“Who’s in charge here?” If people in an organization can’t give a
clear answer to that question, chances are the organization is in trouble. And something along those lines may apply to
cars as well as to human organizations.
That’s the lesson we can draw from the preliminary report released by
the U. S. National Transportation Safety Board (NTSB) last Thursday, May 24,
concerning the fatal collision between a pedestrian and a semi-autonomous
vehicle operated by Uber in Tempe, Arizona last March 18.
To summarize the accident, around 9:39 PM on that Sunday
night, Elaine Hertzberg chose to walk her bicycle across a divided street in
between crosswalks, in a section of road that was poorly illuminated by
streetlights. She was not wearing
reflective clothing and her bicycle had no side reflectors. She apparently did not see the oncoming car
until just before the collision.
Subsequent toxicology tests showed traces of marijuana and
methamphetamine in her system. Regardless
of her condition, it’s the responsibility of drivers (or the car’s computer) to
look out for the behavior of all pedestrians, even those who aren’t behaving
with normal alertness. And if this
responsibility is split or ambiguous, trouble is brewing.
An in-cab video released after the accident shows that the
car’s driver was studying something below the windshield in the cab until she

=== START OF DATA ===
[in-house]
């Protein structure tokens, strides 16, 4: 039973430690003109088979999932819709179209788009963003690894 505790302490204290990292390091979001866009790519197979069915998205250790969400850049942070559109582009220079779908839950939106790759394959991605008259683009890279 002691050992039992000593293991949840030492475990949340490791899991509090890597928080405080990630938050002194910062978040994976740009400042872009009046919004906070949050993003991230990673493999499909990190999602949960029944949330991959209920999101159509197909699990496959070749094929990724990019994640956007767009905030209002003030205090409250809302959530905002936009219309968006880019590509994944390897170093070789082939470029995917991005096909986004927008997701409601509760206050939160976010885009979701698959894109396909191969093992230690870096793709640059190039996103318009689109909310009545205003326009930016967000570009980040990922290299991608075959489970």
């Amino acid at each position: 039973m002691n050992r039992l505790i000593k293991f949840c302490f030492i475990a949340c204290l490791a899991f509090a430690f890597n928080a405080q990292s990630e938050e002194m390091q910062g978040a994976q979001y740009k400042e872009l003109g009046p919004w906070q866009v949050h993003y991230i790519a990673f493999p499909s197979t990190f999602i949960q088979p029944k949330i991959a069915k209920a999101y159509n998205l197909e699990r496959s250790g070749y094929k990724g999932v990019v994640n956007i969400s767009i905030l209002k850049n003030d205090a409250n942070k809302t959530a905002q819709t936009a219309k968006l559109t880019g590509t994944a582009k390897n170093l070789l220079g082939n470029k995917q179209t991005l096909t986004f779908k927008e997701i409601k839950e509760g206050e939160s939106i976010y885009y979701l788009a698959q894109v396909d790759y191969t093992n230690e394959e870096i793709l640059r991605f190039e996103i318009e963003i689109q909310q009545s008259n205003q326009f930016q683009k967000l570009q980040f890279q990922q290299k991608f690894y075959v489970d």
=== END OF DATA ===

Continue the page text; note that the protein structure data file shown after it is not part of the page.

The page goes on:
saw the pedestrian just before the accident.
In my earlier blog on this incident, I mistakenly speculated that she
was looking at her cellphone instead of the road, but it turns out she was
monitoring a display of the self-driving car’s behavior, as part of what was basically
a research project in which the driver would take the car out on prescribed
routes to test its systems.
The most informative piece of evidence in the NTSB
preliminary report concerns the state the car was in just before the
crash. The Volvo was equipped both with
the latest Volvo-engineered safety systems, including a collision-avoidance
system, and also with Uber-installed computer control. Probably to avoid interference between the
two systems, the Volvo safety controls were disabled when the Uber computer was
set to operate the vehicle. The Uber computer
system is able to determine when emergency (hard) braking maneuvers are needed,
and is capable of executing them. But at
the time of the accident, the emergency braking function was disabled, as Uber
found it had led to erratic behavior.
The operator was apparently aware of this setting and of her
responsibility to take emergency actions as needed, in addition to monitoring
the vehicle’s operations on the screen and “tagging events of interest for
People can do only so much at once. Abundant research has shown that too many
distractions degrade a driver’s ability to respond to unexpected
emergencies. Uber was basically running
an experiment requiring significant driver attention while operating their
vehicles on public roads. It didn’t take
too long for the unfortunate combination of a driver distracted by monitoring
tasks to coincide with a pedestrian whose attention was clouded to lead to a
tragedy, and to suspension of Uber’s experimental autonomous-car program, plus
numerous calls on the part of state and federal lawmakers for a slowdown in the
deployment of autonomous vehicles.
The final report from NTSB on this fatal accident will
probably not come out until next year.
But their preliminary report shows how things can go wrong tragically